SIGNAL HILL

This bustling and sprawling commercial hub has all the amenities a neighbourhood could offer, a movie theatre, shops and grocery stores, banks, medical facilities, the Westside Recreation Centre and a busy public library.  A World War I monument with 16,000 stones forms battalion numbers along a broad hillside, framing the houses, with their panoramic views of the Rockies.  Conveniently close to the city in the south-west, an hour’s drive is all that’s needed to get away from it all to the mountains.

ARBOUR LAKE 

One of north-west Calgary’s lake communities, this area was modelled on areas in southern California.  The community joins in all the fun, with a busy schedule including ice-skating, swimming, boating and fishing – and more.  There’s no need to escape to the country from here.  With views to die for and the nearby amenities of Crowfoot Crossing supply all the retail therapy needed.  There are a couple of schools in the suburb.

Who Lives and Works in Calgary?

With a population of 1.2 million in the city, the metropolitan area has shown the highest growth rate in Canada over the past five years, now sitting at 1.4 million people.  Calgary enjoys the highest salaries and wages in the country, driven by immigration, increased labour force participation and inter-provincial migration.  The city is home to more than 240 ethnic origins, which ranks them third in visible minorities in Canada.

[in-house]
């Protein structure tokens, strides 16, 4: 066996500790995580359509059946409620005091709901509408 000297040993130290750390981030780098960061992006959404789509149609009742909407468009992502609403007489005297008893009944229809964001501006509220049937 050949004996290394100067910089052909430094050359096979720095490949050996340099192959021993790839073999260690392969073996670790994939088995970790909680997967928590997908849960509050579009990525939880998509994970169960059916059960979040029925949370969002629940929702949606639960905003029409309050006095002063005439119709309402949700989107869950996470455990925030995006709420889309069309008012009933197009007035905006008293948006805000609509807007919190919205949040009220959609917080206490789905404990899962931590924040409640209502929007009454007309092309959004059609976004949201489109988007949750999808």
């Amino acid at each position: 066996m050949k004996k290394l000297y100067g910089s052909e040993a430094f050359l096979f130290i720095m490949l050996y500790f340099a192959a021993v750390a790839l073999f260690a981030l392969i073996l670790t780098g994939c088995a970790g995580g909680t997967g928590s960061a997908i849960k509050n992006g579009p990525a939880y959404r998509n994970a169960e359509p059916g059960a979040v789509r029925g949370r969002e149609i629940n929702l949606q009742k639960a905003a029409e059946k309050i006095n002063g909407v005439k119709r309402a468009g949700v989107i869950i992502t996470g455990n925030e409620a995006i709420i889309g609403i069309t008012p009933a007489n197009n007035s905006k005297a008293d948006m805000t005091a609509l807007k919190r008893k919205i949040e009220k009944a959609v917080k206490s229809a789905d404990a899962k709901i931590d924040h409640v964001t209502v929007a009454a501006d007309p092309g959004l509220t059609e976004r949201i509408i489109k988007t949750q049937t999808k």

With one of the highest educated workforces in the world and the highest level of post-secondary completion in the country, this is reflected in the fast-growing labour concentrations in the professional, technical and scientific services industries.

An excellent quality of life, low taxes and high wages, cleanliness and the outstanding beauty of the area surrounding the city all contribute to the number of people moving to Calgary.  The area has more small business and head offices per capita than the 6 major Canadian cities, with less closing down in the last five years than new businesses opening up.

Oil and gas have traditionally been a large player in the economy, but the need to move away from these has prompted a growth in tourism and high-tech manufacturing, along with film, transportation, e-commerce, and services.

The Best Bits
  • The Canadian Rockies. Close to the city, the scenery, the escape from suburbia and city life offers a variety of sports, especially skiing in the winter months.
  • There are 8,000 hectares of parkland and nearly 500 miles of walkways.
  • The fascinating and special interest in wildlife. A park was closed for a month due to interactions between the public and denning coyotes.
  • 48 scenic golf courses.
  • The world-famous Calgary Stampede. Close to the city, Stampede Park hosts this festival every July.  It involves all things wild-west and rodeos.